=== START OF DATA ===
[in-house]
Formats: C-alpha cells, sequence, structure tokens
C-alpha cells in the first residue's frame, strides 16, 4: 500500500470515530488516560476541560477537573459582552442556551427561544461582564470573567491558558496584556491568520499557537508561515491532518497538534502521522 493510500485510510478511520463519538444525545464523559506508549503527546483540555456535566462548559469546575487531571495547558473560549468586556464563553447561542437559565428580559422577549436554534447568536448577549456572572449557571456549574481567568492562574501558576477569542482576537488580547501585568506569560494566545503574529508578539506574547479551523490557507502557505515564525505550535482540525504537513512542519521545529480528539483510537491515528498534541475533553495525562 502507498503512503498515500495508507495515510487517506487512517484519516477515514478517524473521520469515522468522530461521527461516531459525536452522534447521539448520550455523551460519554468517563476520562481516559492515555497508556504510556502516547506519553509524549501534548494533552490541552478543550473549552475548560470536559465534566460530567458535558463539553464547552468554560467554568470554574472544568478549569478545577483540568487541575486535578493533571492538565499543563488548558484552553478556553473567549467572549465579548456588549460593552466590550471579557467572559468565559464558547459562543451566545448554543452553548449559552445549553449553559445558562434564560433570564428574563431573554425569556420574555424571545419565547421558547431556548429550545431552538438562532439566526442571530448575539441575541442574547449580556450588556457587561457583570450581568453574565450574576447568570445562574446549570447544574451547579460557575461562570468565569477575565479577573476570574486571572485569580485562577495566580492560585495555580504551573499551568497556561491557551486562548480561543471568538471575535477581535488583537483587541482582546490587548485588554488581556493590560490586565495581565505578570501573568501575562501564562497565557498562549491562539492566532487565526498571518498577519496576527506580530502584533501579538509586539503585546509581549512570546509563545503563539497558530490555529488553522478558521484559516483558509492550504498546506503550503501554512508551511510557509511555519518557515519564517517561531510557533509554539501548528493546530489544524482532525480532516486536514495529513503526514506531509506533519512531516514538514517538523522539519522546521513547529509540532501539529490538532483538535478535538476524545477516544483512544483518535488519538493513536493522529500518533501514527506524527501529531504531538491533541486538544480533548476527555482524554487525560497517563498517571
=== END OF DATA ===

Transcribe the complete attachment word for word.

[in-house]
Formats: C-alpha cells, sequence, structure tokens
C-alpha cells in the first residue's frame, strides 16, 4: 500500500470515530488516560476541560477537573459582552442556551427561544461582564470573567491558558496584556491568520499557537508561515491532518497538534502521522 493510500485510510478511520463519538444525545464523559506508549503527546483540555456535566462548559469546575487531571495547558473560549468586556464563553447561542437559565428580559422577549436554534447568536448577549456572572449557571456549574481567568492562574501558576477569542482576537488580547501585568506569560494566545503574529508578539506574547479551523490557507502557505515564525505550535482540525504537513512542519521545529480528539483510537491515528498534541475533553495525562 502507498503512503498515500495508507495515510487517506487512517484519516477515514478517524473521520469515522468522530461521527461516531459525536452522534447521539448520550455523551460519554468517563476520562481516559492515555497508556504510556502516547506519553509524549501534548494533552490541552478543550473549552475548560470536559465534566460530567458535558463539553464547552468554560467554568470554574472544568478549569478545577483540568487541575486535578493533571492538565499543563488548558484552553478556553473567549467572549465579548456588549460593552466590550471579557467572559468565559464558547459562543451566545448554543452553548449559552445549553449553559445558562434564560433570564428574563431573554425569556420574555424571545419565547421558547431556548429550545431552538438562532439566526442571530448575539441575541442574547449580556450588556457587561457583570450581568453574565450574576447568570445562574446549570447544574451547579460557575461562570468565569477575565479577573476570574486571572485569580485562577495566580492560585495555580504551573499551568497556561491557551486562548480561543471568538471575535477581535488583537483587541482582546490587548485588554488581556493590560490586565495581565505578570501573568501575562501564562497565557498562549491562539492566532487565526498571518498577519496576527506580530502584533501579538509586539503585546509581549512570546509563545503563539497558530490555529488553522478558521484559516483558509492550504498546506503550503501554512508551511510557509511555519518557515519564517517561531510557533509554539501548528493546530489544524482532525480532516486536514495529513503526514506531509506533519512531516514538514517538523522539519522546521513547529509540532501539529490538532483538535478535538476524545477516544483512544483518535488519538493513536493522529500518533501514527506524527501529531504531538491533541486538544480533548476527555482524554487525560497517563498517571